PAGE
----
And he didn't have any accidents that day.  Or the next.  Or the next.  He went three weeks with no accidents at school.  He has sense had a couple when he got too into an art project and forgot to go, but at that point, everyone agreed that he was potty trained.

From 0 to 100 in a single weekend.  That seems to be Alden's approach, thus far, to mastering new skills.  I'm sure there will be instances when this particular trait might be frustrating, but with regard to potty training... it was awesome. 

Wednesday, November 23, 2016


Kai recently decided that she wanted to wear glasses.  The only problem is she has perfect vision.  I remember wanting glasses really badly when I was her age -- well, a little younger.  I wanted them so much that I purposefully flunked the eye exam at school, earning me a trip to the eye doctor.  I didn't know that eye doctor's were not so easily fooled -- and that when he peered into my eyes he could tell I was a faker.  I didn't get glasses.  I did get in trouble.

Kai knows this story and is also smarter than I was -- so she didn't try to get glasses my faking bad vision.  Instead, she just started begging for glasses and insisting that she could have them with plastic lenses.  It turns out, two other kids in her class wear glasses at school that do not have prescription lenses.  It's a thing.

She wanted frame that cost $60.  Both Eric and I agreed that it was ridiculous to spend $60 so that she could wear glasses she doesn't need.  We refused. 

Kai has an allowance, though.  An allowance we frequently forget to give her -- so she tends to get it in $50 to $100 chunks a couple times a year.  This has happened a few times and she isn't much of a spender (she doesn't need to be -- we buy her all sorts of stuff!) so she had savings to spare and suggested she buy her own frames.  At first, it seemed crazy to let her buy her own frames, too.   She doesn't need glasses!  But, then we relented.  However, I told her that we could find them for less online.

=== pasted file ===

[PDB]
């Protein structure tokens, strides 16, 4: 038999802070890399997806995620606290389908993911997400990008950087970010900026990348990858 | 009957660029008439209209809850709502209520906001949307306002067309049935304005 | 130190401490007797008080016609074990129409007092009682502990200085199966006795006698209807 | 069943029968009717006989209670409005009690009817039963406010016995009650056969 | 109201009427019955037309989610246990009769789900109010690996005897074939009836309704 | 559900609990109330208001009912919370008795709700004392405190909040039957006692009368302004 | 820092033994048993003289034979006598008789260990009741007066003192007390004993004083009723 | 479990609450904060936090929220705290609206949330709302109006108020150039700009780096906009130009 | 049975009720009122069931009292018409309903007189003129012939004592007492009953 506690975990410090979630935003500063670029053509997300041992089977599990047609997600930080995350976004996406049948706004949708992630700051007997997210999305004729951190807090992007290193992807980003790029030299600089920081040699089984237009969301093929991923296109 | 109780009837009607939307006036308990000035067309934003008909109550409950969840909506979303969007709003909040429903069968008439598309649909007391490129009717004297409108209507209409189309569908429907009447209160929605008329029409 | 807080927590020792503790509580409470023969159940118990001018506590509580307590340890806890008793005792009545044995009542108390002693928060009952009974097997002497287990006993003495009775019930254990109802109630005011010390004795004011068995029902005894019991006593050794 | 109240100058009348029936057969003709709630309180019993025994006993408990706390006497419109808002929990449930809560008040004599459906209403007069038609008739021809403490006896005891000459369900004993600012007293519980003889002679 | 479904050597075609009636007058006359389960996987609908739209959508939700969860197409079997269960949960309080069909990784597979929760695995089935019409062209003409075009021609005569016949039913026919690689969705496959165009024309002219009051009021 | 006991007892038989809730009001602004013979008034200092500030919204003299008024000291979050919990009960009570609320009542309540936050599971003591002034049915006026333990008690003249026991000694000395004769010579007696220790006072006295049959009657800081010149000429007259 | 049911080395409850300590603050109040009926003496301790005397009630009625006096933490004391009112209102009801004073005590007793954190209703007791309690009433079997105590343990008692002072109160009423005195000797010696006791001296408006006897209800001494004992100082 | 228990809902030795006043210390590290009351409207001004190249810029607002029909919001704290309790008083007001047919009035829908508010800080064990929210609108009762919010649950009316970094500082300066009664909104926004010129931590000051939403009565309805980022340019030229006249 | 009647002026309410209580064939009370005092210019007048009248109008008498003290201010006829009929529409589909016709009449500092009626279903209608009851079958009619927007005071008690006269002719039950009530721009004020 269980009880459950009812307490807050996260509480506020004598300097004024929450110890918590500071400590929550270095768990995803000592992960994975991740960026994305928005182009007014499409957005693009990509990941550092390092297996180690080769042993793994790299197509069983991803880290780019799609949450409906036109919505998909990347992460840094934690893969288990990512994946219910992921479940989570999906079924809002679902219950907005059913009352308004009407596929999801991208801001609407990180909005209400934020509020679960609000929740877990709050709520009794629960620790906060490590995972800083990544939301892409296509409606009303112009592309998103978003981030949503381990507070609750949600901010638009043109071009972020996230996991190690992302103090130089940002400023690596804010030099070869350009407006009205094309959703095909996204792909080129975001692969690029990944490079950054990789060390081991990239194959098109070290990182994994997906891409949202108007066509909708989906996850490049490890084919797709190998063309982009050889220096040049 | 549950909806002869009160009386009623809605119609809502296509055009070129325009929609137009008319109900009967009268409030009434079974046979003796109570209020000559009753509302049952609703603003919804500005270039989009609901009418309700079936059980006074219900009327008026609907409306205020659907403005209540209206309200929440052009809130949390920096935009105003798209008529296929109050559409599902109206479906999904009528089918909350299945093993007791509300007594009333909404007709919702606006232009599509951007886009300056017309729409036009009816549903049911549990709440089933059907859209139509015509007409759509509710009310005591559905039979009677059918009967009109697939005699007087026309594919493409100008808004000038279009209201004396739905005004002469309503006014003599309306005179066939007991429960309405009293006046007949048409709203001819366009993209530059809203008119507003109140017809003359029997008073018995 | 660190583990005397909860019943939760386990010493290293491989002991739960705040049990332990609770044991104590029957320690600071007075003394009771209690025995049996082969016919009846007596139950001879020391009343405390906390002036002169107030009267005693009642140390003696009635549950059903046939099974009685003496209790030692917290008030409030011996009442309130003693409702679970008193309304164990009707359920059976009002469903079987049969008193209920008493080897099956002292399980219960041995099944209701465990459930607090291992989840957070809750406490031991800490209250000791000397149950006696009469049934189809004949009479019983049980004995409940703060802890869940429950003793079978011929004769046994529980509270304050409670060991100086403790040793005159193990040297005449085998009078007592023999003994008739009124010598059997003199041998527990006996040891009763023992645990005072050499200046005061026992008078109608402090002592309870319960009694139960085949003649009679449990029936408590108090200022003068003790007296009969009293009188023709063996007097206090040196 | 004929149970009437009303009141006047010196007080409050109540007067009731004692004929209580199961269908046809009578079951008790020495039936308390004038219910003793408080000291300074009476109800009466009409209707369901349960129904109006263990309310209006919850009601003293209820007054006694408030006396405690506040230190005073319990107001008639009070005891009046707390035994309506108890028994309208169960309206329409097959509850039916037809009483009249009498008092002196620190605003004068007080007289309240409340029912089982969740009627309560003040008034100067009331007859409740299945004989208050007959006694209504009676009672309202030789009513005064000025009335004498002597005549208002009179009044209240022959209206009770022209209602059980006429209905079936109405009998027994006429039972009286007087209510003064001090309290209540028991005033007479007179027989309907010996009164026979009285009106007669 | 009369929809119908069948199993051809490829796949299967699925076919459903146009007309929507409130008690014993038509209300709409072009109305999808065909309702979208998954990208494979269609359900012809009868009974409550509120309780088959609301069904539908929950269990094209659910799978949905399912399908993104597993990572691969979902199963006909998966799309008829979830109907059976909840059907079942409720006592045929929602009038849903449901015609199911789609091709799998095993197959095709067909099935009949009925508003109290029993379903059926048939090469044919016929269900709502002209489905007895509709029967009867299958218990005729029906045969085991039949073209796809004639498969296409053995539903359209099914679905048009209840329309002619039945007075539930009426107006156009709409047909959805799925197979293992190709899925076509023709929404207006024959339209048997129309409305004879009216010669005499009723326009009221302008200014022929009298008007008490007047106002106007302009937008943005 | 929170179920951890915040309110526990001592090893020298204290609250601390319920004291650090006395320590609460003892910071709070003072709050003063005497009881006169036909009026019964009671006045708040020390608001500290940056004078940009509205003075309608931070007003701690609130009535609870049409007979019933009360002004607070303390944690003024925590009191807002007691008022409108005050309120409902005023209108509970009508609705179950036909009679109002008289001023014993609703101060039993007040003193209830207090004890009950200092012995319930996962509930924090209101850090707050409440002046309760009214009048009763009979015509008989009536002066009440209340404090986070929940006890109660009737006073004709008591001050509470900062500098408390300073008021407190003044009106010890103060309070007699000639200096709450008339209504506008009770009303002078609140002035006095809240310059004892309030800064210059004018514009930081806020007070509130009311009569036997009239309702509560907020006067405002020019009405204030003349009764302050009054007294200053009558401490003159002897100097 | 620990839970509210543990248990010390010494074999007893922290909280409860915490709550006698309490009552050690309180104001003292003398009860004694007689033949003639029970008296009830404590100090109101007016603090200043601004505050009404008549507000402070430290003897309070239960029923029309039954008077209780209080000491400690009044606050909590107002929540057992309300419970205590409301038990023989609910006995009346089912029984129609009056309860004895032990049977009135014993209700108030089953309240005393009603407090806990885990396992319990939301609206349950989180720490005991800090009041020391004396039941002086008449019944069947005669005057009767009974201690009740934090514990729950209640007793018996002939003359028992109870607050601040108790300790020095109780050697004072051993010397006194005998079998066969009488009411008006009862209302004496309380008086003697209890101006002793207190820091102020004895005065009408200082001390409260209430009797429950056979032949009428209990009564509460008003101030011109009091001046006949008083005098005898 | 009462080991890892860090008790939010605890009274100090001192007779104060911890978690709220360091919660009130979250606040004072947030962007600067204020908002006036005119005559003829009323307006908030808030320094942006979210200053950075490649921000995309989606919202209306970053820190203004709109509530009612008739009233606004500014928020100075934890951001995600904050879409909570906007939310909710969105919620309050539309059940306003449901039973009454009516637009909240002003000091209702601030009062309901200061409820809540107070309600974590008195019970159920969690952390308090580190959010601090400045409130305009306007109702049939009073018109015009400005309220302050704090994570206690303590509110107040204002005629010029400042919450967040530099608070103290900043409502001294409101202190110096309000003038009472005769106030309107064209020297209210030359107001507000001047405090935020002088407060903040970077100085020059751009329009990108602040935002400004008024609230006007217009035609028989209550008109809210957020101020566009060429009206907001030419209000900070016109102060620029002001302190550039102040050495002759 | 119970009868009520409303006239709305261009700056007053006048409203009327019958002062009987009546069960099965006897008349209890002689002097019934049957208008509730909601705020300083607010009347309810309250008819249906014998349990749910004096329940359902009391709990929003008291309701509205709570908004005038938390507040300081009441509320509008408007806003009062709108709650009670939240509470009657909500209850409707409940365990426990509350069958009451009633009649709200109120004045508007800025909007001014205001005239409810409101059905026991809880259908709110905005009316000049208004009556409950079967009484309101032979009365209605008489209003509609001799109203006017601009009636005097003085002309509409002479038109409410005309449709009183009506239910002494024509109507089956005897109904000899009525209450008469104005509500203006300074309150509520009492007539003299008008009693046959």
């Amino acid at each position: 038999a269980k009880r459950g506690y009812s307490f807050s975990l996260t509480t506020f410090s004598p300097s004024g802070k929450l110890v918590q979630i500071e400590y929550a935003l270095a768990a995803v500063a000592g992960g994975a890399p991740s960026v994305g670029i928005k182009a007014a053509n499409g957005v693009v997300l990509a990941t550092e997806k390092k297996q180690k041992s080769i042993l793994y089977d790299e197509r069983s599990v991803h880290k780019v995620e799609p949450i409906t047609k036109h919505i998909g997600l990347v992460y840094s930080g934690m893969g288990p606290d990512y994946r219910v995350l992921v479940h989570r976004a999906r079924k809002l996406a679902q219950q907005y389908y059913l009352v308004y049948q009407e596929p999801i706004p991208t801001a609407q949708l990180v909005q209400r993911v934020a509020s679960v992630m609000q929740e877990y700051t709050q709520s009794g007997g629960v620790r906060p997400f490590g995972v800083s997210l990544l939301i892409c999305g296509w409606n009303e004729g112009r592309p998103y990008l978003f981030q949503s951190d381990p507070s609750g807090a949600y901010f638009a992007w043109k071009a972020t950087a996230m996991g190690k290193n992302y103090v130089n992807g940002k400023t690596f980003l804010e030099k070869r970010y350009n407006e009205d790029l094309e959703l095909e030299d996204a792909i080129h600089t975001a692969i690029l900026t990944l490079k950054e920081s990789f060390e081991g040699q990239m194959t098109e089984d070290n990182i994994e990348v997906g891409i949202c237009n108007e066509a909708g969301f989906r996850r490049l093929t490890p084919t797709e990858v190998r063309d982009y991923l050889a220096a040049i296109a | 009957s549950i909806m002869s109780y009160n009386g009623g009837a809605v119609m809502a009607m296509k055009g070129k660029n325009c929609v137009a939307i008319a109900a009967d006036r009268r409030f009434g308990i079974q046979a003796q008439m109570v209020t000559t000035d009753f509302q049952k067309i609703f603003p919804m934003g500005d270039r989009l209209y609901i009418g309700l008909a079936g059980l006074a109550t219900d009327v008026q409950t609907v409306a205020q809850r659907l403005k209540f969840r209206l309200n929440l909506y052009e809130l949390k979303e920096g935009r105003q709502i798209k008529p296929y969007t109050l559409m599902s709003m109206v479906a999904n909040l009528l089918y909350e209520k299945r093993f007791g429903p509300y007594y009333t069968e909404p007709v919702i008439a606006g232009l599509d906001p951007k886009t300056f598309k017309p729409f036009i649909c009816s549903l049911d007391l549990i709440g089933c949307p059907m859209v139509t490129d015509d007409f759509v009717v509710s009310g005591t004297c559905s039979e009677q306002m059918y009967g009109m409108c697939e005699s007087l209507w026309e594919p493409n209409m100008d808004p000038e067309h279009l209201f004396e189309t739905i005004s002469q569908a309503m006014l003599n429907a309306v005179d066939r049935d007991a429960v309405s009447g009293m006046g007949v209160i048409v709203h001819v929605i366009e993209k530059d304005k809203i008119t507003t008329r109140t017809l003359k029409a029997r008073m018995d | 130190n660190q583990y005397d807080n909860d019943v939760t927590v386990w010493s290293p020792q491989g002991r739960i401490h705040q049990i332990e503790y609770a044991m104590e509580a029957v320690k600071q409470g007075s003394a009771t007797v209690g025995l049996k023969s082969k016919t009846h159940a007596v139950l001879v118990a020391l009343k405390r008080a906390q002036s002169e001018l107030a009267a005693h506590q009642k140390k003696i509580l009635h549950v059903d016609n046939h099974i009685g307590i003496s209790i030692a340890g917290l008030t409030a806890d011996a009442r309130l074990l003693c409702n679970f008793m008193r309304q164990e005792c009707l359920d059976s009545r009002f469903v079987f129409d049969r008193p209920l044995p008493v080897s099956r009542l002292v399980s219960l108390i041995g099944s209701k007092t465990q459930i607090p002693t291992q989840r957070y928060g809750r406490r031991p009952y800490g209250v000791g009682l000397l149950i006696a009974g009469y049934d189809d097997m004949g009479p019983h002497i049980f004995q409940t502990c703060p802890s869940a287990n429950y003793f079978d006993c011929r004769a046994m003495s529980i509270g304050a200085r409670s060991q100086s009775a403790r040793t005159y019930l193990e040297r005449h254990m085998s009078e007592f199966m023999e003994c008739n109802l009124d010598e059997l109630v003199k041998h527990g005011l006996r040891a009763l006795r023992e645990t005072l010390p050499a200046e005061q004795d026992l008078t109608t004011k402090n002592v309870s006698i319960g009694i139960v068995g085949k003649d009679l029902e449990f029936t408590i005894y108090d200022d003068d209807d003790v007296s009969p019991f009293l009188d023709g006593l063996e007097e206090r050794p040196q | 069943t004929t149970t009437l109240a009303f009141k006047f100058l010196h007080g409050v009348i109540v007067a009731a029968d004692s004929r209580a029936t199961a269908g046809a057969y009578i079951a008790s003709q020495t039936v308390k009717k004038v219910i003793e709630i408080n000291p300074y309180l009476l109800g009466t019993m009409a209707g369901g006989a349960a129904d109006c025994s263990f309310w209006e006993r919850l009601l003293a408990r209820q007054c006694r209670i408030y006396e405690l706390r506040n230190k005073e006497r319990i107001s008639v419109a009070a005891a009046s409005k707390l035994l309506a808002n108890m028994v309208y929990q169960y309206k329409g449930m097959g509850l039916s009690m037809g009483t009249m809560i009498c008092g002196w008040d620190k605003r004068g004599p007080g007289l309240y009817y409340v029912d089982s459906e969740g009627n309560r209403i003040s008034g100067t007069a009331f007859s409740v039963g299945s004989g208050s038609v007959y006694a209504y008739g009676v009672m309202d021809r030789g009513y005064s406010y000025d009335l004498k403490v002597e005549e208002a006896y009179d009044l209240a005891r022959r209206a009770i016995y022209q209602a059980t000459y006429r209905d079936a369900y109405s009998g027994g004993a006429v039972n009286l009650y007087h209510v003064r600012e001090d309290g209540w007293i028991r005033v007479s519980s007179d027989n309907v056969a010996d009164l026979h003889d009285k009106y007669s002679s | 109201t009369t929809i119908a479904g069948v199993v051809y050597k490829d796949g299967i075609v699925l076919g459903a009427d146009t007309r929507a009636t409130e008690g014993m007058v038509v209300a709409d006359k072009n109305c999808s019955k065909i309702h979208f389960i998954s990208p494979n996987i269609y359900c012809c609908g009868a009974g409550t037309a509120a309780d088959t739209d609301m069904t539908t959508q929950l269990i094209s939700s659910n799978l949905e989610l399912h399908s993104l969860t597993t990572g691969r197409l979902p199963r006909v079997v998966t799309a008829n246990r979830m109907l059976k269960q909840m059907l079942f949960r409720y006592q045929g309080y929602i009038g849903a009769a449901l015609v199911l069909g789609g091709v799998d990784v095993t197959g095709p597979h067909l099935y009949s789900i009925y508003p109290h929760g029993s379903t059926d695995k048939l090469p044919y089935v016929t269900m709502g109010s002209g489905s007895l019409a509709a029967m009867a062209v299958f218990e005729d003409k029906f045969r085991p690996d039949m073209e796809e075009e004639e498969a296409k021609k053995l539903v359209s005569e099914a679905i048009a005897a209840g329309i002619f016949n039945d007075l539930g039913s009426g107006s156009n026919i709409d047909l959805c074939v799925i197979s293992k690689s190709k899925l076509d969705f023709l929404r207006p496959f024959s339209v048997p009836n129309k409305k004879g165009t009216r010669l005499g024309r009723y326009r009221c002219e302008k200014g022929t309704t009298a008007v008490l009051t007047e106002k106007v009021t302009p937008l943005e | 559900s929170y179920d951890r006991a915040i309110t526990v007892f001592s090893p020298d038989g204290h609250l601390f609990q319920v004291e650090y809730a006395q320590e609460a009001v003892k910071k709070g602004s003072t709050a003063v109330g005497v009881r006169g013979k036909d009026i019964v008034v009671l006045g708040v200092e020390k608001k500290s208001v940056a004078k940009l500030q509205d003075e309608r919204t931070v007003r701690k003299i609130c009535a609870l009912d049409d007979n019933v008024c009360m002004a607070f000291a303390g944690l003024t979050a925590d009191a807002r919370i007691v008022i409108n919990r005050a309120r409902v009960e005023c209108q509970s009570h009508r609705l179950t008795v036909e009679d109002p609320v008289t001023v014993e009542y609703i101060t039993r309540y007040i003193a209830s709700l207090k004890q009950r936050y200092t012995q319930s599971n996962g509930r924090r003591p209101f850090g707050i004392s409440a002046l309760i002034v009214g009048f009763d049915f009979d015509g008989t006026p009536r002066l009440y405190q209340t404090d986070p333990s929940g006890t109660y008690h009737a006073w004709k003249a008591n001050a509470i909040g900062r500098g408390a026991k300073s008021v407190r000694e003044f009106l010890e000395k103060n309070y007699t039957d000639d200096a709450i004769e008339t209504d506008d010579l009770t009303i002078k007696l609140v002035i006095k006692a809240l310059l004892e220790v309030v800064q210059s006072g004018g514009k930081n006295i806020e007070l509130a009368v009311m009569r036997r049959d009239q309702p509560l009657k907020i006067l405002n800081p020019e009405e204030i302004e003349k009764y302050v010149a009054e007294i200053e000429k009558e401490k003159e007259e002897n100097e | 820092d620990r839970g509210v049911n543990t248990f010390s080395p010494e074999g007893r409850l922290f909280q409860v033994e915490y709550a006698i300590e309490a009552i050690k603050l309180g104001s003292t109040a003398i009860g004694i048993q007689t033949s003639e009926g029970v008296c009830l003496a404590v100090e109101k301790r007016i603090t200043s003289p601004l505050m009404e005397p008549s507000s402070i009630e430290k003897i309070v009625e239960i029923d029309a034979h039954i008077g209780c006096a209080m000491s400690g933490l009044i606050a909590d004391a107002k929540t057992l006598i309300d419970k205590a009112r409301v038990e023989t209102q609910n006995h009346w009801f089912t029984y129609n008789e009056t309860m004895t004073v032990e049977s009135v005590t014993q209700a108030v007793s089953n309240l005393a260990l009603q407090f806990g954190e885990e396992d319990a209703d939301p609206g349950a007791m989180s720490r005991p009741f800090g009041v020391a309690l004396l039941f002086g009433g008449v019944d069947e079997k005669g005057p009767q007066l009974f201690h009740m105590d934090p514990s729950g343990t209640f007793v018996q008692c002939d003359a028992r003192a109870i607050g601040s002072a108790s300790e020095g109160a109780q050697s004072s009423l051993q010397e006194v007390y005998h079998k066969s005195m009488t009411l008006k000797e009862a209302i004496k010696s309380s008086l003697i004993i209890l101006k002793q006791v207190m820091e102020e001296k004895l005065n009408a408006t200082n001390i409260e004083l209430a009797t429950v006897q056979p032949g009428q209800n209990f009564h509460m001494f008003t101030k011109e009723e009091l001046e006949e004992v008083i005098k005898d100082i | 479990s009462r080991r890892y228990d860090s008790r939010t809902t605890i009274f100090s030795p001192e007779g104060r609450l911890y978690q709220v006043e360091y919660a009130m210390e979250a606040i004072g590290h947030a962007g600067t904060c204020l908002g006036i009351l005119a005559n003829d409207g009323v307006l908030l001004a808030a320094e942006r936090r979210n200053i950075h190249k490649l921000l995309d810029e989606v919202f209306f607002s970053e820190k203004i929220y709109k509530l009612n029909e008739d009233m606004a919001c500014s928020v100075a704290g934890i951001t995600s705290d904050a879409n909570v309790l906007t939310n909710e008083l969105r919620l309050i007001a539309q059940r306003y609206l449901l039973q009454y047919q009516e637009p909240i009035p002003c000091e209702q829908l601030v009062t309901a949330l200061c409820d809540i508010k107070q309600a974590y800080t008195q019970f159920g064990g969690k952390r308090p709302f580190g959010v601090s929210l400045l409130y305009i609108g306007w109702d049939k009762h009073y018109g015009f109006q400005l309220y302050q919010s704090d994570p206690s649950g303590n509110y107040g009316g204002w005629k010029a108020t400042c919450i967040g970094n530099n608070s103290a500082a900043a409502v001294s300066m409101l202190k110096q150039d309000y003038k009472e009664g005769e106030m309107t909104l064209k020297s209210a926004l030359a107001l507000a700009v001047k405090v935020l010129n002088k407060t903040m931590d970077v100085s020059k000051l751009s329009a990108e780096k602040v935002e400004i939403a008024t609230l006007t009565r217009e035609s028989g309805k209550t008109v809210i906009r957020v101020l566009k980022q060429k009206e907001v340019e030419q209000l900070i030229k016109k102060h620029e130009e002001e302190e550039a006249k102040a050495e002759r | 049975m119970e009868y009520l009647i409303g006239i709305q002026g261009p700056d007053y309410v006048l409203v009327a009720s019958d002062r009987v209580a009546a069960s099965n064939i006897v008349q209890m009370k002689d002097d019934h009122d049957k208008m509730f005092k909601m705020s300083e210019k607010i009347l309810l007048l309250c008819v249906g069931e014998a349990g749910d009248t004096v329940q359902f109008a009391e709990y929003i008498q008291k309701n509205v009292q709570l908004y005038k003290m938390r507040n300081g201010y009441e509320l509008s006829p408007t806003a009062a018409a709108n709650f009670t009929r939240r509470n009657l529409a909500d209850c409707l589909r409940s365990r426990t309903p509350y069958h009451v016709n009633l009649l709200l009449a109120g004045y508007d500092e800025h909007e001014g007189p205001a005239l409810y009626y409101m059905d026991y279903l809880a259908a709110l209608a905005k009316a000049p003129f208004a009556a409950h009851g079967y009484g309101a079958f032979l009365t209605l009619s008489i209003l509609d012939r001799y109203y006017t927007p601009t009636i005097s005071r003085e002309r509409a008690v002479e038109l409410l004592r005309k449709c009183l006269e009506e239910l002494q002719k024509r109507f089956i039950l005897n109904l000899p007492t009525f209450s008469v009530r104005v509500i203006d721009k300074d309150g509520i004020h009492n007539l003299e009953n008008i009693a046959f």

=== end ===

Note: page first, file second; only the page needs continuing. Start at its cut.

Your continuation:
So, after a quick online spree, Kai chose her glasses and then set about waiting 2 days for them to arrive.  And, she's been wearing glasses nonstop ever since.  Although, when she first sees people that she knows, she freaks and won't wear them.  Even though the purpose, to her, is to trick people into thinking that she got glasses.  She can't keep up the hoax because she gets so freaked out and embarrassed by the theater of it all.  So, she rips them off and then announces that she got fake glasses.  And then proceeds to wear them as though they are real. 

 An 8 year old hipster.  Who knew!

Tuesday, November 1, 2016


Halloween has become one of our favorite holidays.  Orange Food Day used to be my favorite holiday -- but, that was because it was a day to watch trashy movies, play LOTR risk, drink far too much wine, and eat the orange processed food until I started sweating from sodium overload.  It's a holiday designed for adults (adults in their 20s that don't have children). We've continued the tradition since having kids and, truthfully, they LOVE it.  Who wouldn't? It's an excuse to eat Cheetos, drink Fanta, and play with friends.  But, since having kids, we haven't really been able to relish in the debauchery that is Orange Food Day.  So, it's lost its luster a bit, for me.